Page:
File /Humanist.vol22.txt, message 348


From: Humanist Discussion Group <willard.mccarty-AT-mccarty.org.uk>
To: humanist-AT-lists.digitalhumanities.org
Date: Tue, 25 Nov 2008 06:56:47 +0000 (GMT)
Subject: [Humanist]  22.352 affect in text-analysis


                 Humanist Discussion Group, Vol. 22, No. 352.
         Centre for Computing in the Humanities, King's College London
                       www.digitalhumanities.org/humanist
                Submit to: humanist-AT-lists.digitalhumanities.org



        Date: Fri, 21 Nov 2008 15:06:50 -0200
        From: "Renata T. S. Lemos" <renata.lemoz-AT-eletrocooperativa.org>
        Subject: Re: [Humanist] 22.346 affect in text-analysis?
        In-Reply-To: <20081121164607.92AE626168-AT-woodward.joyent.us>


Dear Willard,

I believe the analysis that Dr. Natasha D. Schull, from MIT, makes on the
relationship of affect and digital cognition is an answer to your last
question and also to your previous question about the changes that are
occurring in our relationship to digital machines, or to the change in the
ontological status of such machines. Her article makes evident that the
boundaries between human and digital are getting less and less clear. This
kind of approach might resemble a future profile of digital humanities.

Digital Gambling: The Coincidence of Desire and
Design http://ann.sagepub.com/cgi/content/abstract/597/1/65
By Natasha Dow Schull

Abstract:
Drawing on ethnographic research conducted in Las Vegas among game
developers and machine gamblers, I correlate a set of digitally enhanced
game features with phenomenological aspects of gamblers' experience,
demonstrating the intimate connection between extreme states of subjective
absorption in play and design elements that manipulate space and time to
accelerate the extraction of money from players. The case of the digital
gambling interface exemplifies the tendency of modern capitalism to bring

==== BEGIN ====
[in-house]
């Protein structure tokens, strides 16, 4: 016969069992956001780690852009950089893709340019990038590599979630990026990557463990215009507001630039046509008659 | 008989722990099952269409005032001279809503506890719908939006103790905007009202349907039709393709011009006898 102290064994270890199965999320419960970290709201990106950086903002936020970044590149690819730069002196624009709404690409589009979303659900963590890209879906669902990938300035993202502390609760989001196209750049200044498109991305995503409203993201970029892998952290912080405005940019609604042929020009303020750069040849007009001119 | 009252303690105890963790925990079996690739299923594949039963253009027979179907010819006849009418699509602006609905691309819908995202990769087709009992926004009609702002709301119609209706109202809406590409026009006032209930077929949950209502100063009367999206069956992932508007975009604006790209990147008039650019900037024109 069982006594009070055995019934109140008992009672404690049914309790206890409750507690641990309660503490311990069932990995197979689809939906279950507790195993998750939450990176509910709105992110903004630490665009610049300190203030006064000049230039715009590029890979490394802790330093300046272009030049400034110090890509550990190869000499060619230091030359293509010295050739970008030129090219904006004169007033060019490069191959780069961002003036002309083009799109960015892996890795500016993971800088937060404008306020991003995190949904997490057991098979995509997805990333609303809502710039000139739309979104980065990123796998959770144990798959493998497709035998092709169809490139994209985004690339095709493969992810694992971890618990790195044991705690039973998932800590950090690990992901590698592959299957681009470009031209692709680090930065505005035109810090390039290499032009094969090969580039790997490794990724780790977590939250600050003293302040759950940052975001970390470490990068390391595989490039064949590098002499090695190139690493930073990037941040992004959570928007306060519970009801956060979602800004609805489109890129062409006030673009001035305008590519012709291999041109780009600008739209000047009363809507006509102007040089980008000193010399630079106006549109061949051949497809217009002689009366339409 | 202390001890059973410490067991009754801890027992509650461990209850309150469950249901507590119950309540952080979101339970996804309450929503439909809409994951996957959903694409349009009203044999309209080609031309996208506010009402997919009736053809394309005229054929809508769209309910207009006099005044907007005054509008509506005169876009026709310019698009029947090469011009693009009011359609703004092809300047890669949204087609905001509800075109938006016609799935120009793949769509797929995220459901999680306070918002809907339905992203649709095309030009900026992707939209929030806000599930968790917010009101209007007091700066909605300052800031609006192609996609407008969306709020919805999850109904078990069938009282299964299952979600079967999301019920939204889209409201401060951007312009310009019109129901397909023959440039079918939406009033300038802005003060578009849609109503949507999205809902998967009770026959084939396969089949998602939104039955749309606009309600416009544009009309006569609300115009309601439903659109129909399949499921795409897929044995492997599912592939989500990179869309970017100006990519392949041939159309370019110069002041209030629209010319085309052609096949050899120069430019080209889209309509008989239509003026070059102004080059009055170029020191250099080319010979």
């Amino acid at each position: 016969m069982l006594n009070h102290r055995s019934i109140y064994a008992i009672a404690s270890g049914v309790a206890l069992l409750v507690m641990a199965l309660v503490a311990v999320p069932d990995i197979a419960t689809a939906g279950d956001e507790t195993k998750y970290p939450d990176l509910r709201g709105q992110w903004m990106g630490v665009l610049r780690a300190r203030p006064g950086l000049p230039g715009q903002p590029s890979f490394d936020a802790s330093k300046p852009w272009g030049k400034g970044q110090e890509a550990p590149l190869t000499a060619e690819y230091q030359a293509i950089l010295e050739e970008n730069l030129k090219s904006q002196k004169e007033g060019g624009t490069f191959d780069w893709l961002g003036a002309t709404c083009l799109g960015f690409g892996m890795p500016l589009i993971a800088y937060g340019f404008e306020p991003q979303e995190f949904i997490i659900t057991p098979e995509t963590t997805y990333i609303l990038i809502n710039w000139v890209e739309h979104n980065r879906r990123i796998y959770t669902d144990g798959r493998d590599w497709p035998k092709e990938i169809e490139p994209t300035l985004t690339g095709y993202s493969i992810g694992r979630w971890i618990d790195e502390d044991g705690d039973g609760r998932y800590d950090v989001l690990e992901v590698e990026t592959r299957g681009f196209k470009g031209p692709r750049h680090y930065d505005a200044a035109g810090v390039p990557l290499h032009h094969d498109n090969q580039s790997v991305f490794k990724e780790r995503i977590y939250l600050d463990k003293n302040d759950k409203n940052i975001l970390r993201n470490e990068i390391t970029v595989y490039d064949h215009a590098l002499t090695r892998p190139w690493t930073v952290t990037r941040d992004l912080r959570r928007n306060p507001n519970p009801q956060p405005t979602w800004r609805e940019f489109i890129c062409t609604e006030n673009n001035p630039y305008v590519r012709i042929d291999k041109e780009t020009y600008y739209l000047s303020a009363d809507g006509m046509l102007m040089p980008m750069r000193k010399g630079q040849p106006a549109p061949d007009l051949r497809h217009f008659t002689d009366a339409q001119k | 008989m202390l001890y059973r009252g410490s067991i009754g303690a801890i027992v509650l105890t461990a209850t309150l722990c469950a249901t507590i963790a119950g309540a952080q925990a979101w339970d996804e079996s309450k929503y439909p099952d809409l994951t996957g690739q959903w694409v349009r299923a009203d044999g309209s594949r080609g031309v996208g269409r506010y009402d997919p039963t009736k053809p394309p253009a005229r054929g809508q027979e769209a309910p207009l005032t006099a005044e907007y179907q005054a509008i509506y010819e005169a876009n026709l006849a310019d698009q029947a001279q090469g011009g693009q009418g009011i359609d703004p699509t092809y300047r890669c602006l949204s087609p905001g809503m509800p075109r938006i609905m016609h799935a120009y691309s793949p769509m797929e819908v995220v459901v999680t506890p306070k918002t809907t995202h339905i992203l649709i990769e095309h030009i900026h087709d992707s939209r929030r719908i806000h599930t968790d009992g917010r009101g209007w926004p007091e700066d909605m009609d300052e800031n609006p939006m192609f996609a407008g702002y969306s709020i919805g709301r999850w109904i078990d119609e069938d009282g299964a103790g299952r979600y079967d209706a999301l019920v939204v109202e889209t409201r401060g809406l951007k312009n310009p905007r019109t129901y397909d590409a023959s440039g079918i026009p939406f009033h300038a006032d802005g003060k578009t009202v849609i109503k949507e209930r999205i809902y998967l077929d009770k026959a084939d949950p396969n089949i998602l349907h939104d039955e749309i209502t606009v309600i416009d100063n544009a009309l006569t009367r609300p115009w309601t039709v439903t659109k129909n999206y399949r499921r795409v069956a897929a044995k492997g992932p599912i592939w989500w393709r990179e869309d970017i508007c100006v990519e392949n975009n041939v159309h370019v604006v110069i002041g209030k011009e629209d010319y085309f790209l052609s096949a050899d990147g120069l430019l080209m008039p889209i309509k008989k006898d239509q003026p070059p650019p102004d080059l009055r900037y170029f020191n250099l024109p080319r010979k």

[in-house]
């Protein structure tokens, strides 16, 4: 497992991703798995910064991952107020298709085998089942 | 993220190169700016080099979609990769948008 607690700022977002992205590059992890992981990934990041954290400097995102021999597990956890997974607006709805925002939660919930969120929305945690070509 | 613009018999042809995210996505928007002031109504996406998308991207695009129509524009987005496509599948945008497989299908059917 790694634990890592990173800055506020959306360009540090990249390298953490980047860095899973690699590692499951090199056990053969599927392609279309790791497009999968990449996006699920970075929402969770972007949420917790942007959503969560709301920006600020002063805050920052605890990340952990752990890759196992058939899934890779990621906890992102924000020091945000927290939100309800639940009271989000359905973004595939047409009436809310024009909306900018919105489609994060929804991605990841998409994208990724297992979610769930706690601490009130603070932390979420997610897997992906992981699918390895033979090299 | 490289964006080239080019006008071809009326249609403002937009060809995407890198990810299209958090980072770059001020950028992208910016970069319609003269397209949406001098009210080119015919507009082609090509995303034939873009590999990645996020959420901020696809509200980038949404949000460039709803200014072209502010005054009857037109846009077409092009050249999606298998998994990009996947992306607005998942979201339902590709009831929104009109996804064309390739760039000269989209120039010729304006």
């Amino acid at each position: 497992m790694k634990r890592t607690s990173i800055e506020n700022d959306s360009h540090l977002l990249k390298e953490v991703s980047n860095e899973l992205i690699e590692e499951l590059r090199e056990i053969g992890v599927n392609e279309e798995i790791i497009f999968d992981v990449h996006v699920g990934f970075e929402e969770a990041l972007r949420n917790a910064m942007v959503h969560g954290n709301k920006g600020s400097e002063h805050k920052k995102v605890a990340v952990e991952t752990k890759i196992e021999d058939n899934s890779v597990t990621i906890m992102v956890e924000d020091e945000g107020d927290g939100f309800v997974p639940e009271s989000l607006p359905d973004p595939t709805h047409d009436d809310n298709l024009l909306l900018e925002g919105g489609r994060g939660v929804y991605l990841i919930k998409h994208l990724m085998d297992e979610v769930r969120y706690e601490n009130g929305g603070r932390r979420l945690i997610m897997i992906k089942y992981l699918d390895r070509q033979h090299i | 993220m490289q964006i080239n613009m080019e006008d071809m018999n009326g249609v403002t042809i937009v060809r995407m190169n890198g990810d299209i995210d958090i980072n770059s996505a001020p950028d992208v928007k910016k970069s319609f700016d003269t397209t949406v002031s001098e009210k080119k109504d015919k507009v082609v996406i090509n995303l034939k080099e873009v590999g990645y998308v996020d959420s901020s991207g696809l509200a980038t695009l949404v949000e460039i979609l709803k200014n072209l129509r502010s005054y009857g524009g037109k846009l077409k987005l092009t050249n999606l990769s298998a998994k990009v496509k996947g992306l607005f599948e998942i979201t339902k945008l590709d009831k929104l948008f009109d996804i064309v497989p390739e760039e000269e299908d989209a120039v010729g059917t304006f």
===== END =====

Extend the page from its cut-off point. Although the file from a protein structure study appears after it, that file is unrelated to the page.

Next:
space, time, and money into intensified relation and sheds light on the
question of what might or might not be distinctive about the rationalities
and libidinal investments of the "digital age."

Keywords: technology; ethnography; gambling; culture; digital age;
capitalism; modernity

What do you think?

Regards,

Renata

2008/11/21 Humanist Discussion Group <willard.mccarty-AT-mccarty.org.uk>

>                 Humanist Discussion Group, Vol. 22, No. 346.
>         Centre for Computing in the Humanities, King's College London
>                       www.digitalhumanities.org/humanist
>                Submit to: humanist-AT-lists.digitalhumanities.org
>
>
>
>        Date: Fri, 21 Nov 2008 11:33:02 +0000
>        From: Willard McCarty <willard.mccarty-AT-mccarty.org.uk>
>        >
> In a recent lecture, the philosopher Peter Railton pointed to research
> in cognitive psychology that demonstrates the importance of affect in
> reading. His argument was that affect kicks in prior to any semantic
> relationship to the writing, that which it depicts etc, and helps to
> determine how meaning is formed.
>
> Does this not mean that affect has to enter into text-analysis? And how
> might that be done?
>
> Yours,
> WM
>
>
>
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